Minutemen Play Two Shows and Bravely Eat at the Fine Fair - January 4th, 1985

Minutemen Play Two Shows and Bravely Eat at the Fine Fair - January 4th, 1985

The following is an excerpt from the book No Slam Dancing, No Stage Diving, No Spikes: An Oral History of the Legendary City Gardens by Amy Yates Wuelfing and Steven DiLodovico. All photos by Ron Gregorio


Minutemen/Sorry/Sic Kidz (2 Shows, All Ages & 21+) – January 4, 1985

Ron Gregorio (Editor, Hard Times magazine): The Minutemen were a great band live. Lots of energy. [Frontman] D. Boon really kept your attention because he was just a great performer.

Amy Yates Wuelfing (author): They played two shows, one for all ages and then a bar show for 21 and up. The all-ages shows were in the early afternoon, and afterward the club would kick everyone out, set up all the equipment again, and then let in the bar crowd. The good thing was, if you loved that band, you could see them twice in one day if you were over 21 or had a fake ID. Ron and I were set to interview the Minutemen that day before the all-ages show, but when we got there, the road manager said that the band had gone “across the street.” I had no idea what that meant since across the street was a housing project. He said, “No, they are in the grocery store.” The Fine Fair grocery store looked abandoned. In fact, up until that day I thought it was.

Randy Now: It was a weird little place. We’d go over there and get fish and chips for, like, three dollars. It was probably the worst, greasiest stuff in the world, but it was good at the same time. We went in there all the time for random stuff like ketchup. When you’re in a place long enough, you get used to the surroundings. Everybody used their parking lot, too. When the club first opened, I would go over there and clean up all the trash in their parking lot after shows.

Mike Watt (Minutemen bassist): We did chow there. Fuck, man… Like sub sandwiches and real big helpings of potato salad. D.’s favorite was macaroni salad. He loved that shit. When I first met him, when we were boys, he loved macaroni salad.

Amy Yates Wuelfing: We go over and, sure enough, D. Boon is standing at the deli counter with a big heaping helping of fried fish in each hand. The fish was in those red and white checkered, cardboard bowls that places usually use for French fries. I thought, “Wait, you’re actually going to eat that?” But before I could ask, D. said, “I got all of this for $6! This place is awesome!” He carried it back to City Gardens, sat down in the dressing room, and ate it all. During the shows—we stayed for both—D. jumped up and down like crazy person, and me and Ron looked at each other like, he’s going to go through the stage. You could see the floorboards bending beneath him.

Mike Watt: That stage wasn’t the strongest. I remember one time, I think it was in Portland, he went right through the stage and kept playing. He put everything he had into a gig. In some ways, working with Iggy Pop reminds me of D. You play like it might be your last gig. D. Boone always went like that. I wasn’t a born entertainer, and it was very scary for me. I got into music to be with my friends. But when you had a guy like D. next to you, how could you be afraid? He was incredibly inspiring. Our teen years were in the ‘70s, and all we knew was arena rock. We didn’t know about clubs until punk. He became the antithesis to all of the caricatured rock clichés we had lived through. Many times, D. would be pulled off the stage by bouncers who thought he was just some guy trying to get up there. It happened to me a few times too, but it happened to him a lot. I don’t know what other people saw in punk, but for me it was this great, weird revenge against all the fucking poofery that we thought held us back from playing gigs. A lot of that was our own fault, but some of it was the culture of the ‘70s and why punk came about. Punk was the perfect thing for people like me and D. For us it was not a style of music, it was a way of getting to do gigs and write our own songs. Seeing these other cats go for it was infectious. That’s why I call it a movement. It wasn’t so hierarchal. We were all in it together, trying to find our own way to express ourselves, but still be influenced by each other. From bands in England that we never saw, to guys who were in the boat with you, like Black Flag, Meat Puppets, or Hüsker Dü… we never would have made Double Nickels on the Dime if Hüsker hadn’t have done Zen Arcade about the same time. We all had different sounds. The worst thing we thought you could do was copy your brother, so it’s hard to say how we were connected, but I know we were.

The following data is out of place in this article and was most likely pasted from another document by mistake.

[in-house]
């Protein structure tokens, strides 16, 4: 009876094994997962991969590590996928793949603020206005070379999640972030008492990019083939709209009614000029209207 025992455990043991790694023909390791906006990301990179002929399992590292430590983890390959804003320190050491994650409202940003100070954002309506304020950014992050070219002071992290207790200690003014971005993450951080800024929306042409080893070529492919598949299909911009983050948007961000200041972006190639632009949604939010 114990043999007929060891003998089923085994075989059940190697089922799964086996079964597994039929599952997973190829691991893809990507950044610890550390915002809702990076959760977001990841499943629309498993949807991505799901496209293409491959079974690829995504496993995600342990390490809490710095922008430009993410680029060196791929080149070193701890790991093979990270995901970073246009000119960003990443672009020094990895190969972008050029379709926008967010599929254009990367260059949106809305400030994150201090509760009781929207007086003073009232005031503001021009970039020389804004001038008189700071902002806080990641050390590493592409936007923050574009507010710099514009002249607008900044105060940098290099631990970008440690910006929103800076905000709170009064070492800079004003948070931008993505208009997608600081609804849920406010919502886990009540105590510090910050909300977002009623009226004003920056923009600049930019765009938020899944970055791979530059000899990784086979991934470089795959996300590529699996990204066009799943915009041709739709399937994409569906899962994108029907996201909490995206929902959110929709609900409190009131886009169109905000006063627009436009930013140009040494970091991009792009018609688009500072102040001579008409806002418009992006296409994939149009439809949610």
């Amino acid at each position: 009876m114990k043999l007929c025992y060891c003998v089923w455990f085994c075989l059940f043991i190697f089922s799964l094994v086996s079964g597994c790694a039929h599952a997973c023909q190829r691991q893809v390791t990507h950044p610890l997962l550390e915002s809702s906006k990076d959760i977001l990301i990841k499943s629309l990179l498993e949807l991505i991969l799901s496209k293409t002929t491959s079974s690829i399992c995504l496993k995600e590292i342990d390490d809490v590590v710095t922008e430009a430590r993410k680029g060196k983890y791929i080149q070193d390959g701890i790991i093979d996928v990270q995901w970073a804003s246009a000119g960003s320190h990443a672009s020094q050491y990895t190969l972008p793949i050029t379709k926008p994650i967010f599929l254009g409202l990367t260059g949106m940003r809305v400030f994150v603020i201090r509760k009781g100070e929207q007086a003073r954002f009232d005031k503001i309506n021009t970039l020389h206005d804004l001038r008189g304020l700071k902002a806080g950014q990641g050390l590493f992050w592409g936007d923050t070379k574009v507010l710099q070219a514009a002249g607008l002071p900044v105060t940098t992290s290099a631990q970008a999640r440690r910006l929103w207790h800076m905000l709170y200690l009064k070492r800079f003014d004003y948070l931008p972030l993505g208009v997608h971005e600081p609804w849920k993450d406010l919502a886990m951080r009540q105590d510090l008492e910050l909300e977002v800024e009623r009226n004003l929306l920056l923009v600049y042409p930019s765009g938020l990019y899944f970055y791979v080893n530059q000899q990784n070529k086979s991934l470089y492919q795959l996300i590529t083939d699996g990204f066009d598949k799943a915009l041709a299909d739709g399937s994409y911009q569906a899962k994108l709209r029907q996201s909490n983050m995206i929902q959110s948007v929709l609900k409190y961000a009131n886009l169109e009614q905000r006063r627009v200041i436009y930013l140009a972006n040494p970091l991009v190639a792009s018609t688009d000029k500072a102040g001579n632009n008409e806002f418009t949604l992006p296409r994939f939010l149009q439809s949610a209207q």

Amy Yates Wuelfing: I remember feeling bad because City Gardens was so huge. It was hard to make the place look full. And that day—both shows—it was empty.

Mike Watt: We felt, since we came from working people, you owed the audience something. These people work all week to get the money up to go to the gig, so you can’t take them for granted. You gotta give them something. It’s hard to define exactly, but they don’t want to feel like they’ve been fucking pissed on or used and abused. At the same time, you want to challenge them and try to trip them out somehow. And, then there are the guys [in the band] who are coming to do this with you… you owe them too. I wouldn’t put big value judgments on City Gardens. People called it a shithole. I used to hear a lot of bad things about the sound, the acoustics. A lot of bands did great gigs there, but people start nitpicking. But as I see it, every gig you play is an “o” word—opportunity. Not the “b” word, which is “burden.”

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